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No, Julian Edelman isn’t even close to being a Hall of Famer. Stop saying that

Julian Edelman is a Patriots postseason hero, but calling him a future Hall of Famer is just ridiculous.

Super Bowl LIII - New England Patriots v Los Angeles Rams Photo by Jamie Squire/Getty Images

Julian Edelman already had a strong case as the second-best postseason receiver in NFL history before he added a Super Bowl MVP award to his career accomplishments.

The 5’10 receiver was a pain in the Rams’ ass all game and finished Super Bowl 53 with 10 receptions for 141 yards. That was easily the most impressive offensive stat line in a low-scoring, 13-3 win for the Patriots.

Now, Edelman is second in NFL postseason history in both receptions and receiving yards — behind only Jerry Rice. If he wasn’t already the second-best playoff receiver ever, it’s gotta be cemented now.

What he’s not, though, is a Hall of Famer.

Immediately after the game ended, CBS analyst and former NFL receiver Nate Burleson said there’s “no question” Edelman will be in the Hall of Fame. Plenty of other people who should know better said the same thing.

Stop it. That’s ridiculous.

Edelman’s numbers aren’t even close to deserving

Longtime Rams receiver Isaac Bruce finished his career with 1,024 receptions, 15,208 receiving yards, and 91 touchdowns. That yardage total is the fifth-most ever.

Those numbers don’t include the additional 44 receptions, 759 yards, and four touchdowns Bruce had in the playoffs. He also helped the Rams to their only Super Bowl victory.

All that wasn’t enough to get Bruce into the Hall of Fame in his first season of eligibility. Or his second, third, fourth, or fifth.

Bruce has been close — 2019 was his third year as a finalist — and he’ll definitely get in soon. But Bruce has been stuck in the Hall of Fame logjam like so many receivers before him.

So why on Earth would Edelman be even in the conversation for the Hall of Fame?

Edelman has 499 career receptions in the regular season for 5,390 yards and 30 touchdowns. There’s no way around it — those are pedestrian numbers compared to Hall of Famers. They’re more in line with a whole lot of receivers who were above average, at best.

Yes, his postseason performances have been amazing, but he’d have to lap the field to make up for the titanic gap between his stats and those of the all-time greats. He hasn’t.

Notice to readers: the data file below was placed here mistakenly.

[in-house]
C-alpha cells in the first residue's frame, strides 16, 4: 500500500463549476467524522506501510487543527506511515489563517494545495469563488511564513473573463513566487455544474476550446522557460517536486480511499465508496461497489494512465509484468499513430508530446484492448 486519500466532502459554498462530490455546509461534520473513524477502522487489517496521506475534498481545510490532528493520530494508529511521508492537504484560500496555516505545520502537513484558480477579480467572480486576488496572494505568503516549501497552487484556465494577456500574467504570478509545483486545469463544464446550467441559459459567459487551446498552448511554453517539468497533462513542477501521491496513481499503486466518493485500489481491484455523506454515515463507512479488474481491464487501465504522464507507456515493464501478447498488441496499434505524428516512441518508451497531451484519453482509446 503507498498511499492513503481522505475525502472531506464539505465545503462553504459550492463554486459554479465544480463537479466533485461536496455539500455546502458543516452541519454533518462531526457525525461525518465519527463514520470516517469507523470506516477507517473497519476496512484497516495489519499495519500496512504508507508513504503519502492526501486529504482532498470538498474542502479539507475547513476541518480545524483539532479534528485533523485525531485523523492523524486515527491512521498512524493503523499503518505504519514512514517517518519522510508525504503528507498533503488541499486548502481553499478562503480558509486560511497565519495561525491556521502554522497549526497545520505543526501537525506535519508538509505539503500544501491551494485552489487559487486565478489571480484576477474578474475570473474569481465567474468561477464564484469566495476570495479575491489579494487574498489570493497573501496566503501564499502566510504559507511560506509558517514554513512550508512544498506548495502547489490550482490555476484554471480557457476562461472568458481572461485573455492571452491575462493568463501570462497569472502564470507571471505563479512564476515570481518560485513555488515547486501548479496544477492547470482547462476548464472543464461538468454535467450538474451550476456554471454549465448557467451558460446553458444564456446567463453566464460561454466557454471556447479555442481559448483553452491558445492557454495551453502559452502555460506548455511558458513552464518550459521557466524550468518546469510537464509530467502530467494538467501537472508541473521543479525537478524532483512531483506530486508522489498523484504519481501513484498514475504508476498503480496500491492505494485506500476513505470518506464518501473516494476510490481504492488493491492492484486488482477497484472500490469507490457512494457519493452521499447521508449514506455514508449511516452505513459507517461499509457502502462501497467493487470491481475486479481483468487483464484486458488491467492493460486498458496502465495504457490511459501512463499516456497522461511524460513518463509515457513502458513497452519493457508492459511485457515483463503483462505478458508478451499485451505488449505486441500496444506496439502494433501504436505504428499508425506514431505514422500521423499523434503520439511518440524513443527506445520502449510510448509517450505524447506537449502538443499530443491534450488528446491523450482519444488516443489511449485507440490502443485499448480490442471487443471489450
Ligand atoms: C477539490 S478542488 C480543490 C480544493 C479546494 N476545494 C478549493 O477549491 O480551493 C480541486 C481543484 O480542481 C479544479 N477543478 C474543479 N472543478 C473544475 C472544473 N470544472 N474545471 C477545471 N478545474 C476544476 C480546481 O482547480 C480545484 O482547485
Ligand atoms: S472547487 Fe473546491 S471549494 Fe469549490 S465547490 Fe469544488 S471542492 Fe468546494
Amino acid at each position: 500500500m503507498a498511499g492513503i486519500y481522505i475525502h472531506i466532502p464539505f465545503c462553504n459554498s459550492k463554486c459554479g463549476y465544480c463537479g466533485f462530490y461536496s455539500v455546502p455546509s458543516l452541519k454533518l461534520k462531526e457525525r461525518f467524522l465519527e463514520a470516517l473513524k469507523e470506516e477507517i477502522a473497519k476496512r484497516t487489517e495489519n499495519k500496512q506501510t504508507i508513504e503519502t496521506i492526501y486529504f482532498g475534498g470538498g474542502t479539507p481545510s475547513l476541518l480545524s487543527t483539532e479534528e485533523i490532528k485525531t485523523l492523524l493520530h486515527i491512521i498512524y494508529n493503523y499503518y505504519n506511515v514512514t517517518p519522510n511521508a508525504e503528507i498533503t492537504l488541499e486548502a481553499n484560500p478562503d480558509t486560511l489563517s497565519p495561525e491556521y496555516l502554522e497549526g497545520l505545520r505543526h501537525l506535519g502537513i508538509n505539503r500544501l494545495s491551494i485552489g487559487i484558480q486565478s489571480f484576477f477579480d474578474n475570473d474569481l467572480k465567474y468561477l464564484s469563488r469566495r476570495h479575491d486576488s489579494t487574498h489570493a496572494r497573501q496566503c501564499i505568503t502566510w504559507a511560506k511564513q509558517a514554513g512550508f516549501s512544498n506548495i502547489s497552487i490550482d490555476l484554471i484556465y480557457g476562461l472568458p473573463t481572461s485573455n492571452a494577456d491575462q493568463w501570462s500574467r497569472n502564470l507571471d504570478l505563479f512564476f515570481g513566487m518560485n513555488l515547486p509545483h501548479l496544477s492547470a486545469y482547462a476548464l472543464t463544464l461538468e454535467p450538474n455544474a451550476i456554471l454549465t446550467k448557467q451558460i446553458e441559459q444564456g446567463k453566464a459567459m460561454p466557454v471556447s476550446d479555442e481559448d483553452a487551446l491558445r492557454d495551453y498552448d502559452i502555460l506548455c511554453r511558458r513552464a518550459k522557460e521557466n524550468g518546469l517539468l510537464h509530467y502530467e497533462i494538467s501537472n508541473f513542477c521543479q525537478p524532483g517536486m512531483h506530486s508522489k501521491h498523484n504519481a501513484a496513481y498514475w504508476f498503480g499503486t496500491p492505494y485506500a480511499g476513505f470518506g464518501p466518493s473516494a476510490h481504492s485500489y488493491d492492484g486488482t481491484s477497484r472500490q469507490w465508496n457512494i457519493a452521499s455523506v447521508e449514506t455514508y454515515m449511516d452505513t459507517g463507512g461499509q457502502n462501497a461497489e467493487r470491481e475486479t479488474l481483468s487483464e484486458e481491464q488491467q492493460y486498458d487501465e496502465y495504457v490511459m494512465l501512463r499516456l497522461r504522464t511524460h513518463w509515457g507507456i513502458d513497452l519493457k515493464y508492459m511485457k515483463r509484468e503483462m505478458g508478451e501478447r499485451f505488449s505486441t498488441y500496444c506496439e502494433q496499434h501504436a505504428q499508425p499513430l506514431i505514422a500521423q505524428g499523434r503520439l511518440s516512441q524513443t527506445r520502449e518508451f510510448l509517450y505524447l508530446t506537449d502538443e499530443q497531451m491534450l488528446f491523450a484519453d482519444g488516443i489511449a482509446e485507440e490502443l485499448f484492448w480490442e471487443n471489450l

Before Edelman — who will be 33 in May — is eligible for the Hall of Fame, there’s a long list of receivers who will presumably be in line for enshrinement. Aside from Bruce, there’s also Larry Fitzgerald, Steve Smith, Reggie Wayne, Andre Johnson, Calvin Johnson, and plenty of others with better résumés than Edelman.

It’s not like wide receivers are getting inducted annually, either. There are none in the Class of 2019 — making it just nine receivers to get voted in the last 16 years.

All of that means Edelman is never, ever sniffing Canton.

Strong playoff performances aren’t a free pass to the Hall of Fame

It wasn’t that long ago that Deion Branch was the same kind of player for the Patriots as Edelman is now. In 14 playoff games with New England, Branch had 56 receptions, 852 yards, and four touchdowns. He even won Super Bowl MVP when he caught 11 passes for 133 yards in Super Bowl 39.

His first three postseason runs with the Patriots — two of which ended with a Super Bowl win — were impressive enough to get the Seahawks to trade a first-round pick for Branch. That was despite the fact that he never made a Pro Bowl or had a 1,000-yard season. It proved to be a bad move for Seattle.

That doesn’t really matter, because Branch is still a part of Patriots postseason lore. He’s not a Hall of Famer, though.

Neither is LeGarrette Blount — one of seven players in NFL history with more than 10 postseason rushing touchdowns.

Edelman will go down in Patriots history as a postseason hero. That’s enough. We don’t need to hurl any more superlatives and accolades at him.